Tovah S. Yavin

Selected Works

Fiction for Children
Teamwork tops competition and family proves stronger than ambition in this exciting ride through a difficult baseball season.
Summer vacation, summer camp, or just dreaming of warm weather and faraway places: these tales follow summer children as they laugh, cry and explore their world.
Mysteries and treasures can be found anywhere - even in a teapot. Read Treasure in a Teapot in this fun-filled anthology.
Do children share some of the character traits and problems as older people? Fear and shyness. Hopes and dreams. In "Like Ruth and Naomi" two people reach across a canyon of years and find that love and caring works for any age. Read "The Blind Man at the Art Museum" under Poetry for Adults for a different perspective.
Fiction for Adults
Read and Enjoy
Read and Enjoy
Nonfiction for Children

For Adults

Read and Enjoy!


Her family stood as if an artist had designed their pose,
Proudly close and watching solemnly,
Ready for this first dayís ride, they presented her to me,
Dressed in summer pink and satin bows.

But, if I had held that brush, Iíd have drawn her dress a lucent white
And at her feet, a shallow splash of rain
Would float her billowing sleeves in sky blue frame,
And seem to shimmer as if she were in flight.

Then, as I did that day, youíd think Ė this must be Noahís dove,
Selected from the rest to roam above
Exposing our familiar world to pilgrimís eyes,
While the others wait to hear her prophesy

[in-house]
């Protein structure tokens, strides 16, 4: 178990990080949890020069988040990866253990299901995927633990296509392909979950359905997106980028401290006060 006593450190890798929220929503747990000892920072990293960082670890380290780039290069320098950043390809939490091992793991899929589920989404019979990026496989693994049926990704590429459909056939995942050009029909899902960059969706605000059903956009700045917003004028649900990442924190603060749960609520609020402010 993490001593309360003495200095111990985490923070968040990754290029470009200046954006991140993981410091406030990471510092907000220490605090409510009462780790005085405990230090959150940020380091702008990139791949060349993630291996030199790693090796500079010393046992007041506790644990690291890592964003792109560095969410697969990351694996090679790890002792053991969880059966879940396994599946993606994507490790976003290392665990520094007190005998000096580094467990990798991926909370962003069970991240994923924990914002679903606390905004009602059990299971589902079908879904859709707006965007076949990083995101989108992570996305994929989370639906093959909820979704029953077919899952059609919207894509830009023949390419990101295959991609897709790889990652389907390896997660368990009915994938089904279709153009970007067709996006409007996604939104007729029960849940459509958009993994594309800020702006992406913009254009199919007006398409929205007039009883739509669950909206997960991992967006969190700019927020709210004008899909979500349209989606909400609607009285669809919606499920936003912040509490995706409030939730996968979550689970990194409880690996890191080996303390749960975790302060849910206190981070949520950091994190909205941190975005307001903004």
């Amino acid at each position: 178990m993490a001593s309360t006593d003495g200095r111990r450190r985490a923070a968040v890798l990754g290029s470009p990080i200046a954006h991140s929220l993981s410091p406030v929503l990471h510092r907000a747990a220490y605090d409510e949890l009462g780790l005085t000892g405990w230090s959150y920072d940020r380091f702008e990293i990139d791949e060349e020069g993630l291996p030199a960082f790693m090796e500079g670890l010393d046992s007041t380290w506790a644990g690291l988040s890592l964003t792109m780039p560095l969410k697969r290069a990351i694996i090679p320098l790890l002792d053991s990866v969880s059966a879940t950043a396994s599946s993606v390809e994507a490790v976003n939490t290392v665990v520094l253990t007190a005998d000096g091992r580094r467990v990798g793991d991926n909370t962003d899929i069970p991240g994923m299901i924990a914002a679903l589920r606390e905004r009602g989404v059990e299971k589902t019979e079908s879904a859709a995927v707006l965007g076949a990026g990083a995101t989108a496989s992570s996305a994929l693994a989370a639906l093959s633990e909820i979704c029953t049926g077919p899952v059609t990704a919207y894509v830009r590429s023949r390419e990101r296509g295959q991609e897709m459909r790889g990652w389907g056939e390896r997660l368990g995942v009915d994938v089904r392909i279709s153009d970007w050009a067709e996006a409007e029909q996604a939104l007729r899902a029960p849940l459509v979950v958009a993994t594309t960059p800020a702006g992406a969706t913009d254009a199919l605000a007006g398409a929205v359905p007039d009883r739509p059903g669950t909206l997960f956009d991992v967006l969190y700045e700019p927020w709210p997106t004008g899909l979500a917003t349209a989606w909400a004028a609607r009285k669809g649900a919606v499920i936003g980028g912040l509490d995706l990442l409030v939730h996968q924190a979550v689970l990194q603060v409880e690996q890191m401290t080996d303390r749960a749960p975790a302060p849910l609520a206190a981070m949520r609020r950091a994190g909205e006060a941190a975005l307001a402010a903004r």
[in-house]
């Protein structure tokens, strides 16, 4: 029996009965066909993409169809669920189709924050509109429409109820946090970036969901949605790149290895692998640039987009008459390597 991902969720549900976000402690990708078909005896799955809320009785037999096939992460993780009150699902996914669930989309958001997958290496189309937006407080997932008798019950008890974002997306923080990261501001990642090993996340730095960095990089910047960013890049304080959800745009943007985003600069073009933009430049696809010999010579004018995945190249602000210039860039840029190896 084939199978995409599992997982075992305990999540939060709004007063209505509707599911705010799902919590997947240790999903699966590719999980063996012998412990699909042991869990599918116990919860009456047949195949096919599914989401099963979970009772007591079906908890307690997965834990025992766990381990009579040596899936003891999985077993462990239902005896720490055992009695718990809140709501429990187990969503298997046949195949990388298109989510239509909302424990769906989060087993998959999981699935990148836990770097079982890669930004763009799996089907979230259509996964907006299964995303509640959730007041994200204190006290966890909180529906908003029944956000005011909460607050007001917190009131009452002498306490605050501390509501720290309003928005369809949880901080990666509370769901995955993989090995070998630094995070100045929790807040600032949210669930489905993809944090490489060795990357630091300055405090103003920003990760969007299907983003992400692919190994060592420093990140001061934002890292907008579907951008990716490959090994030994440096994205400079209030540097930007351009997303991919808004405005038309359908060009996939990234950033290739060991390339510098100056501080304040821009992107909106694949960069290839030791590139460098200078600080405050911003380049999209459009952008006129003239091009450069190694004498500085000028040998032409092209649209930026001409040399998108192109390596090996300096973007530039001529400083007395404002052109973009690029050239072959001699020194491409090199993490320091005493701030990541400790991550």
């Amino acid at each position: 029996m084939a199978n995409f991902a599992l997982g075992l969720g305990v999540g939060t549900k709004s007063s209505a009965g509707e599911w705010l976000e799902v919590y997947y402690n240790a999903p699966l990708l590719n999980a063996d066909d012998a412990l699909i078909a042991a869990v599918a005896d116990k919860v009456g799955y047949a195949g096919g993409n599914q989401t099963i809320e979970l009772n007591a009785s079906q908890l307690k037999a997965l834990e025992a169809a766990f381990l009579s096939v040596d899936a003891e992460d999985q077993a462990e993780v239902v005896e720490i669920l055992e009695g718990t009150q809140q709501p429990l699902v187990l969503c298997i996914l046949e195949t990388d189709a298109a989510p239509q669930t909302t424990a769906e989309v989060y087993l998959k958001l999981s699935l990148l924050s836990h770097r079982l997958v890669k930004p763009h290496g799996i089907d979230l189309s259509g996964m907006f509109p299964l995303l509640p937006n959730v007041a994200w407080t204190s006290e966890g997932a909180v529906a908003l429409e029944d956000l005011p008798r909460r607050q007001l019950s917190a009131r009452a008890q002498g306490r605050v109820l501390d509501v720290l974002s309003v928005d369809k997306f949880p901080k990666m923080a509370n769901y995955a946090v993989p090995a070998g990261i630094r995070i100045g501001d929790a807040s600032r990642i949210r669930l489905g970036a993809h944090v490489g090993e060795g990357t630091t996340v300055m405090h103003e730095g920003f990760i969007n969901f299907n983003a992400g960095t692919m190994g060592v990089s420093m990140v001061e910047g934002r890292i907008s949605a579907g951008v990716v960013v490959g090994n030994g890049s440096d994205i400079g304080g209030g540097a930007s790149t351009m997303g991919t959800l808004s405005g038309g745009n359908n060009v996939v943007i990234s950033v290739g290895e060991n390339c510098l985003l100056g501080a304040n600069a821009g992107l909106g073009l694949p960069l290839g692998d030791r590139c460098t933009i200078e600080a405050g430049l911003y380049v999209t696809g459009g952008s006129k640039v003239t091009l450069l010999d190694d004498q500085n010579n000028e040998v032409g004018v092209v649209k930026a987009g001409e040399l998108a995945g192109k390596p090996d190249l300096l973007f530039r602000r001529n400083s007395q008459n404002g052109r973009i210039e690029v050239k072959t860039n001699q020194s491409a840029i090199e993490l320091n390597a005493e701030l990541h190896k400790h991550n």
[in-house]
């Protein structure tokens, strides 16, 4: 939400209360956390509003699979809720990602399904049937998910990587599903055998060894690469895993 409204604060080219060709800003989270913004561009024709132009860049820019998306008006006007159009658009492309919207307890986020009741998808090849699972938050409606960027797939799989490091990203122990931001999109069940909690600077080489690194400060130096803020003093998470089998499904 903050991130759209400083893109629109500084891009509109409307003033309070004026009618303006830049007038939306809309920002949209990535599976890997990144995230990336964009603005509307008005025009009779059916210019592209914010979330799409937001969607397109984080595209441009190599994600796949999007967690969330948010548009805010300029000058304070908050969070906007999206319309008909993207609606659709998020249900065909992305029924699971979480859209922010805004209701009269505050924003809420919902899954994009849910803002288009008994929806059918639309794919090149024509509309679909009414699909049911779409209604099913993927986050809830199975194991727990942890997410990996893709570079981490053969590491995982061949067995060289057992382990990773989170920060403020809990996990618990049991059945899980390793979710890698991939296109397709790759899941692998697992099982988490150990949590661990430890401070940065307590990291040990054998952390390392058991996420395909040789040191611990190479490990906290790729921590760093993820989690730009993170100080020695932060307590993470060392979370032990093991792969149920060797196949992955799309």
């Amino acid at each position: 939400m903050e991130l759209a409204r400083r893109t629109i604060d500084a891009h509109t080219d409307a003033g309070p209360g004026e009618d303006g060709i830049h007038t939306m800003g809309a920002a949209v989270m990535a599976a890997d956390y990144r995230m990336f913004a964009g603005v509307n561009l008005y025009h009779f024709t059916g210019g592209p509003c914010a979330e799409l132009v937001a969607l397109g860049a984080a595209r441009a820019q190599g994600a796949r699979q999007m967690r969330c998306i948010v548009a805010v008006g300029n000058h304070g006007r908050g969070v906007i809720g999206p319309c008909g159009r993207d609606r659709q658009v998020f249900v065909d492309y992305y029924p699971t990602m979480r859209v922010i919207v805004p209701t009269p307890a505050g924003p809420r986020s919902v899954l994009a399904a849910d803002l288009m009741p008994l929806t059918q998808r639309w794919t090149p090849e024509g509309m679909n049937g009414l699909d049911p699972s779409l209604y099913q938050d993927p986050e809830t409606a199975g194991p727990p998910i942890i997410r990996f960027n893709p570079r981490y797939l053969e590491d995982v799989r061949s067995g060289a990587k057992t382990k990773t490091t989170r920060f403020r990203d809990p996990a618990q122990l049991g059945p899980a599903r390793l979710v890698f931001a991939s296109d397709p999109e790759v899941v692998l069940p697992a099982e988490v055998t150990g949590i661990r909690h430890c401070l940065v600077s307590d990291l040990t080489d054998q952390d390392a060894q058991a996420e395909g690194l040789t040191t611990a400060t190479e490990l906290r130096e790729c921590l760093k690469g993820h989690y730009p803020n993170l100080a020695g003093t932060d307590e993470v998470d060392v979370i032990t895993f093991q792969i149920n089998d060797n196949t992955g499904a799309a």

What they can hope to meet in their new land.
And you would ponder, too, this plucky child who took my hand.

The Formalist, Vol. 5, Issue 2, 1994


Pay the price and youíve earned the right to stare
At an alchemist changing fat to gold.
For this small fee, youíre not required to care

That you came here hoping to compare
Your perfect shape to his repulsive mold.
Pay the price and youíve earned the right to stare.

Itís not a trap. He doesnít wait to snare
Your well-earned pride in roly-poly hold.
For this small fee, youíre not required to care

That your gawking brings his life despair.
No need to search for faults among your chromosomes.
Pay the price and youíve earned the right to stare.

Come! Wonít you have some ice cream at the fair?
It isnít only dignity thatís sold.
For this small, fee youíre not required to care.

So, donít be shy. Donít hurry out of there,
Or feel ashamed and beg to be consoled.
Pay the price and youíve earned the right to stare.
For this small fee, youíre not required to care.

Riverrun, Fall/​Winter 1994-95


Now I speak in rhythmic beats.
Lub-dub. Lub-dub. I cannot scream.
What I see, Iíve never known.
Where I breathe, Iíve never gone.

A prowling shroud of smoke consumed us.
Hand in hand, two brothers lay.
Mom cried and said, too young to lose us.
So she gave our parts away.

My engine fuels someoneís grandma.
He sows light where black had grown.
Can Mom now reap seeds of solace,
When somewhere a son is born?

Appeared in The Northern Reader, March 1995